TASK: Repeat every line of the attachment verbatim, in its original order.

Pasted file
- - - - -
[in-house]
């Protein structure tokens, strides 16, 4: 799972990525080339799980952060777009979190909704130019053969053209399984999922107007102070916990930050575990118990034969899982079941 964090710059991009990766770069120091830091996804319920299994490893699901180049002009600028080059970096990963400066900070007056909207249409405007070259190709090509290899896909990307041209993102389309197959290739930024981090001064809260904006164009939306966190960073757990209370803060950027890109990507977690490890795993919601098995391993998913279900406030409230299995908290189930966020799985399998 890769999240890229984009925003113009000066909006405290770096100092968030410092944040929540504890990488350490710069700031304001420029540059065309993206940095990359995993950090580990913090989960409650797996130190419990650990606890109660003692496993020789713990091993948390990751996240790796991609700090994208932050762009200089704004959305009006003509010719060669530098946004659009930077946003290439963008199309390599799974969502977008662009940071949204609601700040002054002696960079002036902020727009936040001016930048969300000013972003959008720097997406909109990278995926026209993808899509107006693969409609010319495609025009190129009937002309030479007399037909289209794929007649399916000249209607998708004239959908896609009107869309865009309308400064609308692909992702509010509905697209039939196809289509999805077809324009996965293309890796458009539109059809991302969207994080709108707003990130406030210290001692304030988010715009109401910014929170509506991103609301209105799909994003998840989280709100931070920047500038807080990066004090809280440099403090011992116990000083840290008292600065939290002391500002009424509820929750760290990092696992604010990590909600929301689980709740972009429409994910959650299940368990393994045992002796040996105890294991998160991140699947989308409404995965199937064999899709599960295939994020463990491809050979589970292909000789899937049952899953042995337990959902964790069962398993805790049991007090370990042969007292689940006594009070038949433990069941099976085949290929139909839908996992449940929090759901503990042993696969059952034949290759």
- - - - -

[in-house]
């Protein structure tokens, strides 16, 4: 799972990525080339799980952060777009979190909704130019053969053209399984999922107007102070916990930050575990118990034969899982079941 964090710059991009990766770069120091830091996804319920299994490893699901180049002009600028080059970096990963400066900070007056909207249409405007070259190709090509290899896909990307041209993102389309197959290739930024981090001064809260904006164009939306966190960073757990209370803060950027890109990507977690490890795993919601098995391993998913279900406030409230299995908290189930966020799985399998 890769999240890229984009925003113009000066909006405290770096100092968030410092944040929540504890990488350490710069700031304001420029540059065309993206940095990359995993950090580990913090989960409650797996130190419990650990606890109660003692496993020789713990091993948390990751996240790796991609700090994208932050762009200089704004959305009006003509010719060669530098946004659009930077946003290439963008199309390599799974969502977008662009940071949204609601700040002054002696960079002036902020727009936040001016930048969300000013972003959008720097997406909109990278995926026209993808899509107006693969409609010319495609025009190129009937002309030479007399037909289209794929007649399916000249209607998708004239959908896609009107869309865009309308400064609308692909992702509010509905697209039939196809289509999805077809324009996965293309890796458009539109059809991302969207994080709108707003990130406030210290001692304030988010715009109401910014929170509506991103609301209105799909994003998840989280709100931070920047500038807080990066004090809280440099403090011992116990000083840290008292600065939290002391500002009424509820929750760290990092696992604010990590909600929301689980709740972009429409994910959650299940368990393994045992002796040996105890294991998160991140699947989308409404995965199937064999899709599960295939994020463990491809050979589970292909000789899937049952899953042995337990959902964790069962398993805790049991007090370990042969007292689940006594009070038949433990069941099976085949290929139909839908996992449940929090759901503990042993696969059952034949290759």